Our exhibition All the Months Have Their Virtues, and So Do You, can currently be seen at the public library of Novi Sad, organized by HFC–Belgrade, where the exhibition ran earlier in the year. The exhibition is adapted by the authors, Evi Gerokosta and Christina Frangeskaki, a book published by Armos Publishers, with lovely illustrations by Giorgos Kordis. The exhibition features folk tales, proverbs and customs associated with each of the months in Greek folklore. Giorgos Koukousidis gave a talk at the opening in Novi Sad to provide further background to the presentation.
Folk Songs have been the most highly appreciated form of oral tradition both in Greece and throughout the rest of Europe. They first became known during the years of the Greek Struggle for Independence: it was around 1824 – 1825 that one of the great French scholars, Claude Fauriel, published a two – volume collection of folk –songs with an extremely interesting introduction and poetic translations in prose. This publication made an impression on European scholarly circles and was immediately translated into German (twice in 1825), into English (also in 1825 and into Russian. Writers like Stendhal and Goethe were thrilled – the latter even translated a few of the texts for his own periodical ‘Kunst und Alterthum’ in 1827. There followed a score of anthologies, initially by Europeans, as for instance by Niccolo Tommaseo (in 1843, with an accompanying translation in Italian), and later by Greek anthologists. Continue reading Folk Songs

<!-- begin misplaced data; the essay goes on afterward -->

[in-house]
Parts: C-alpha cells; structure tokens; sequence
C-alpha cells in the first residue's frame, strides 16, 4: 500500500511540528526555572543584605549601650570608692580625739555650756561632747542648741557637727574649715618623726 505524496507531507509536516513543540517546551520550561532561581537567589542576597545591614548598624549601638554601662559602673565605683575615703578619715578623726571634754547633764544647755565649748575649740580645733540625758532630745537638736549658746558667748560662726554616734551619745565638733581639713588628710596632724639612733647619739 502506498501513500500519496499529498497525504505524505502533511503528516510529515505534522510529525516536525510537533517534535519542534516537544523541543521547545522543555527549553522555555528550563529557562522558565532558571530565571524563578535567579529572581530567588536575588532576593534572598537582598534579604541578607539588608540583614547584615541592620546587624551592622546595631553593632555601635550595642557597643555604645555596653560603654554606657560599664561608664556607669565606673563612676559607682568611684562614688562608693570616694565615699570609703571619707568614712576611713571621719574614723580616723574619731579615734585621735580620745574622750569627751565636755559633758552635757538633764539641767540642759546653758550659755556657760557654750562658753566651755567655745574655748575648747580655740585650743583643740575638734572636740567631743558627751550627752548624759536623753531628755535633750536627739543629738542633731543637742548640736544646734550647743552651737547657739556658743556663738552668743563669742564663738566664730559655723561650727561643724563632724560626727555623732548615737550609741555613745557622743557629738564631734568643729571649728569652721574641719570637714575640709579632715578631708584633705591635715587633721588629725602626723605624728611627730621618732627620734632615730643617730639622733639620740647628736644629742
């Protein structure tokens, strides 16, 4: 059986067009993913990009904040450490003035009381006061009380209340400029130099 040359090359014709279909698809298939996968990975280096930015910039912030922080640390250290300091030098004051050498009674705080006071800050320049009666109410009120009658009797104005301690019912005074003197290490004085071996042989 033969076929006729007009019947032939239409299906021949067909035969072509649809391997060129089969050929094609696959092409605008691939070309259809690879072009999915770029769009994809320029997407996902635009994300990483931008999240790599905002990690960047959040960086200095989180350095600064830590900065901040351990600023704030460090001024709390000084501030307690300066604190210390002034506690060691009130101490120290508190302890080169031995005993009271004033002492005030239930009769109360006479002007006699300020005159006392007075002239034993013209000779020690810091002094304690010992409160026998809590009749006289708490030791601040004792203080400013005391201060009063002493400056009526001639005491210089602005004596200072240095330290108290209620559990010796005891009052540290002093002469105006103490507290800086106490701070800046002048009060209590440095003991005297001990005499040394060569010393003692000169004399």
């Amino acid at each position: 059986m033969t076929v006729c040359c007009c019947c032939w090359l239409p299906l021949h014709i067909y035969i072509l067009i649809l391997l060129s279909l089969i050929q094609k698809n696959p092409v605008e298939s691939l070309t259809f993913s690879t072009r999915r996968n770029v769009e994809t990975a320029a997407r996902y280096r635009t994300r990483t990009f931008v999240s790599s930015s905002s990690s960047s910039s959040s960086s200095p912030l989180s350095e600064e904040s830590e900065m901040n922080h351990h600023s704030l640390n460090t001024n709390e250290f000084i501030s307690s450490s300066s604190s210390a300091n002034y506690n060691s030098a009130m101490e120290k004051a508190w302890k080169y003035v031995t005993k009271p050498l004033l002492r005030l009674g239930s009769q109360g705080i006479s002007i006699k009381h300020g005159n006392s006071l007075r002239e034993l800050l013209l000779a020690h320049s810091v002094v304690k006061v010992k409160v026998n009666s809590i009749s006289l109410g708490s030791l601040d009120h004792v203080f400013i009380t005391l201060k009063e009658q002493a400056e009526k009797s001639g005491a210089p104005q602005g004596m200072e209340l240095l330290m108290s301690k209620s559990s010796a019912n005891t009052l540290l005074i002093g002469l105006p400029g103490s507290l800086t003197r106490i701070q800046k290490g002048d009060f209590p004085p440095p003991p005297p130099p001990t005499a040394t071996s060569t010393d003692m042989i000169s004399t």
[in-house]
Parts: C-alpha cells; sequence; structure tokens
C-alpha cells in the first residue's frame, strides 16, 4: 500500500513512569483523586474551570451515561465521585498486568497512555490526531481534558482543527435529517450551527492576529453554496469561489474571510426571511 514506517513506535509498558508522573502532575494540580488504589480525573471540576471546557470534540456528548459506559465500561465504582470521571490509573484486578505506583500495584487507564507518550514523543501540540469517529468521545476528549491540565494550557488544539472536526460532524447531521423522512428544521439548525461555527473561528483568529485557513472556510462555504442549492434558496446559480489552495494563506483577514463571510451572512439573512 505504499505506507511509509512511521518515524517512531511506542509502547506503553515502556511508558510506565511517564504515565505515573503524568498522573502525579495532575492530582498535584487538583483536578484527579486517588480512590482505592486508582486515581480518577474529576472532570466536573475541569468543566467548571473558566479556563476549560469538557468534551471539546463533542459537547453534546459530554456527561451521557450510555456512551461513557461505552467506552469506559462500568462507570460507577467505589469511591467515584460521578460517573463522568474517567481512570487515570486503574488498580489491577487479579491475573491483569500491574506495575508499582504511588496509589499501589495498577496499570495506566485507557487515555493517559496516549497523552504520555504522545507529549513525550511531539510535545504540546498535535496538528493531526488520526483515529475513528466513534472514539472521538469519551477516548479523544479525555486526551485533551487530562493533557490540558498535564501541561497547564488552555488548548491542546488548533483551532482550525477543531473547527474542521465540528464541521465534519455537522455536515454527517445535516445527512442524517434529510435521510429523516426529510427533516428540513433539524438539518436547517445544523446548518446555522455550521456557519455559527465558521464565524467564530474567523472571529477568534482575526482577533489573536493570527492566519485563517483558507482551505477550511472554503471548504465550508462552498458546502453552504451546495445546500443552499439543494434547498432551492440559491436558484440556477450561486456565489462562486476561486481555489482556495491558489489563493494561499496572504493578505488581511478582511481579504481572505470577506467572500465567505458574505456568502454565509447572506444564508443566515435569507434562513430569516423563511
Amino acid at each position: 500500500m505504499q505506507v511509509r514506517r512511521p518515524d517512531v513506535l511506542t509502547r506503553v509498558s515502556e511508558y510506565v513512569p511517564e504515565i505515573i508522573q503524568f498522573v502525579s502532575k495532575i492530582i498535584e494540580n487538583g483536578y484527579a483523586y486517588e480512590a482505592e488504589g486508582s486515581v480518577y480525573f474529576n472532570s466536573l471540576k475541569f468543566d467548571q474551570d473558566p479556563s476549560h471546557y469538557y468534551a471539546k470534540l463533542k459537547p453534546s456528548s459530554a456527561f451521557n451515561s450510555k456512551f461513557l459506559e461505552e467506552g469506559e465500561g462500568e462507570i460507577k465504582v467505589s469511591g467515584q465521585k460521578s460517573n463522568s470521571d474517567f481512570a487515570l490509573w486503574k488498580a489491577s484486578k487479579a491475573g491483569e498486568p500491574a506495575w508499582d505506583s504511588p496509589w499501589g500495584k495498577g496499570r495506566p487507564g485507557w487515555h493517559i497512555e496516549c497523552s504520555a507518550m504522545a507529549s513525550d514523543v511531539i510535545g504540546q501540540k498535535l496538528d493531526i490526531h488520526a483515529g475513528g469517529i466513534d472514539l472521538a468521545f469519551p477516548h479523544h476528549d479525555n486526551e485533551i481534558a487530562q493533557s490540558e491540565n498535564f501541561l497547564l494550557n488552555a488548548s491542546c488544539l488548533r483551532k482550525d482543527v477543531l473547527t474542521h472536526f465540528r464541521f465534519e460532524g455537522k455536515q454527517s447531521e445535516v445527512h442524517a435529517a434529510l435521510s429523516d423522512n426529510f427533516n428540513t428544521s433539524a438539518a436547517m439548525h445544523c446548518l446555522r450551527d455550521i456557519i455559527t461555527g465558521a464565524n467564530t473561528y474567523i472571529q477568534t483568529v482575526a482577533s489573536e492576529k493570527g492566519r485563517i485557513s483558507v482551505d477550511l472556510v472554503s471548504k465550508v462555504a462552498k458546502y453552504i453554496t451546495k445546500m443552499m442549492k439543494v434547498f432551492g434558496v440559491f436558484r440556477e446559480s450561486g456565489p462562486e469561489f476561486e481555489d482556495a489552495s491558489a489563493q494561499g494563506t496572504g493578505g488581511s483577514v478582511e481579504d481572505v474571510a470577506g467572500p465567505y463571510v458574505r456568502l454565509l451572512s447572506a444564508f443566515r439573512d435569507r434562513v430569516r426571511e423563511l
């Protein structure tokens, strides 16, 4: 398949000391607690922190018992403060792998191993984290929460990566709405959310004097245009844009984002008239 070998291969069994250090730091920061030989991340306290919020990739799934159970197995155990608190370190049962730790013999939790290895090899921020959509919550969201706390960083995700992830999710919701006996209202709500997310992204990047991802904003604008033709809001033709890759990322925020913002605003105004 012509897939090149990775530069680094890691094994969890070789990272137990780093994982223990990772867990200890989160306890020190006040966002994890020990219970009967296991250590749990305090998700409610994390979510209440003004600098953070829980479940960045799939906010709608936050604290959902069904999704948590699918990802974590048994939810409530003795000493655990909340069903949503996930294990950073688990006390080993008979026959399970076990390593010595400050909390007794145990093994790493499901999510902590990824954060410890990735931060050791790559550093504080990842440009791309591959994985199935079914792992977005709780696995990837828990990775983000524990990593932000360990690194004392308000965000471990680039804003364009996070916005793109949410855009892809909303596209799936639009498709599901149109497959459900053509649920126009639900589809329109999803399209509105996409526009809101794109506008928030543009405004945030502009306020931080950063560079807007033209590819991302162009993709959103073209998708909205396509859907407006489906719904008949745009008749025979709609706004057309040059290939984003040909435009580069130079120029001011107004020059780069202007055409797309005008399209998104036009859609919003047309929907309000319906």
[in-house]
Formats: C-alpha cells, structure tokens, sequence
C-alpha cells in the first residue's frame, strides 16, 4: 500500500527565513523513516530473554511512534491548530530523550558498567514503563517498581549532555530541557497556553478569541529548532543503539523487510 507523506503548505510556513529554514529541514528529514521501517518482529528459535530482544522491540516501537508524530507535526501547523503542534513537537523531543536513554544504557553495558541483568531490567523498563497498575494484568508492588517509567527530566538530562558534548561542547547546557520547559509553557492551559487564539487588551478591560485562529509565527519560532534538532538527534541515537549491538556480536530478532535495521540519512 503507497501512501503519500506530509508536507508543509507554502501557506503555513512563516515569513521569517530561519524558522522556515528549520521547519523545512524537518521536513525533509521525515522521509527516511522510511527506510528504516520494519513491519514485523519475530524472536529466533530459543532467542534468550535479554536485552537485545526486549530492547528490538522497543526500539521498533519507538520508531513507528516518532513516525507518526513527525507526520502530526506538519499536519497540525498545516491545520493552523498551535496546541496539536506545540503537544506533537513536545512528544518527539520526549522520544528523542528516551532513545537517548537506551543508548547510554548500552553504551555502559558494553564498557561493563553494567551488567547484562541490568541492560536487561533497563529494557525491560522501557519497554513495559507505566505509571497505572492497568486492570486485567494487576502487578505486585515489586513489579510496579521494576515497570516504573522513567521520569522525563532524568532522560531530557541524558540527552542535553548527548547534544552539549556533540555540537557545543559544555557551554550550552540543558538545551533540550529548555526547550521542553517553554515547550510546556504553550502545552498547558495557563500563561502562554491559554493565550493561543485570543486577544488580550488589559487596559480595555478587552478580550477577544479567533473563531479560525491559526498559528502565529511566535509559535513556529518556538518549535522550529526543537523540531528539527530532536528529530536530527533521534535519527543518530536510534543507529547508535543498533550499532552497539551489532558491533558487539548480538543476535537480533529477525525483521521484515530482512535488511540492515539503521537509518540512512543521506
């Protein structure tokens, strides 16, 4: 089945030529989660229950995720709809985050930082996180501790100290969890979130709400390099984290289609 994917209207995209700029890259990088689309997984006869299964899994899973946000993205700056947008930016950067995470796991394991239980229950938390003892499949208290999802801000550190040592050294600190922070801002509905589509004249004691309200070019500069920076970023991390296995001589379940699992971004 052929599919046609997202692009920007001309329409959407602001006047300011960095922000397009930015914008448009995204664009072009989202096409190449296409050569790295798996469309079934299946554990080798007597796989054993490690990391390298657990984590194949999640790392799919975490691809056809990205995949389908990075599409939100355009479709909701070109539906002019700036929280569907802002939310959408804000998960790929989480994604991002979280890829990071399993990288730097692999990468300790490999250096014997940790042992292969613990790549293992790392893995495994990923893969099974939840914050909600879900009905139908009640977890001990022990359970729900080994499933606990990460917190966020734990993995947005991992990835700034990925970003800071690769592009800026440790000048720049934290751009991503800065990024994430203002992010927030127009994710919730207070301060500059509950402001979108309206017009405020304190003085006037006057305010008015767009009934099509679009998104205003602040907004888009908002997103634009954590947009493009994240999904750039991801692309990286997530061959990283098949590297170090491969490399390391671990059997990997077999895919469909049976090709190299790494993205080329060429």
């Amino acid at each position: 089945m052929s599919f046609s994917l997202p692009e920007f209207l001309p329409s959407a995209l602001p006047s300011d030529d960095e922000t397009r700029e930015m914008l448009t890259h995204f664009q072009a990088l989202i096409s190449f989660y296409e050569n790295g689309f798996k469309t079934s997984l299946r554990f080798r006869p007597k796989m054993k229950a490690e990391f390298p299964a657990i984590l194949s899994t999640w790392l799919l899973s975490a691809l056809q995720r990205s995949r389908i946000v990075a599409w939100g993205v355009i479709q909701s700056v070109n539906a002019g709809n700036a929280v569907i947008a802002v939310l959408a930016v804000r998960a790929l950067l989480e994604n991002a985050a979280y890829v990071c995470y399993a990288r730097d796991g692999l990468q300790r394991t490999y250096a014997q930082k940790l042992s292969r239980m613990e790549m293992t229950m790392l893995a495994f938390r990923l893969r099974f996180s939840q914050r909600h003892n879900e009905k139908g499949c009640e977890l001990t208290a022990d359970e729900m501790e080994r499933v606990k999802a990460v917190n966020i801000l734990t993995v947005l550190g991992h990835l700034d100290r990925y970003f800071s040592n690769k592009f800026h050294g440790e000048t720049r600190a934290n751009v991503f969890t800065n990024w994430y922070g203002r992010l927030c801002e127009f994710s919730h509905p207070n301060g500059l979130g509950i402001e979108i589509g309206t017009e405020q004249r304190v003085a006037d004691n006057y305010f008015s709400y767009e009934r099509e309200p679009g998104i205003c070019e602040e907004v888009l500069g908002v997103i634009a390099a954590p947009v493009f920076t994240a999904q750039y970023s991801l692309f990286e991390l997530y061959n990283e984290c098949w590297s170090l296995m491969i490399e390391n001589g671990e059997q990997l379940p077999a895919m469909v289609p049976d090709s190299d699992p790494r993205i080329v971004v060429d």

A tribute to the twelve months of the year through Greek tales, traditions, proverbs, songs and symbols at the Hellenic Foundation for Culture – Belgrade, on the occasion of the inauguration of our new space, December 15, 2014 – February 13, 2015. Continue reading All the Months Have Their Virtues, and So Do You – Belgrade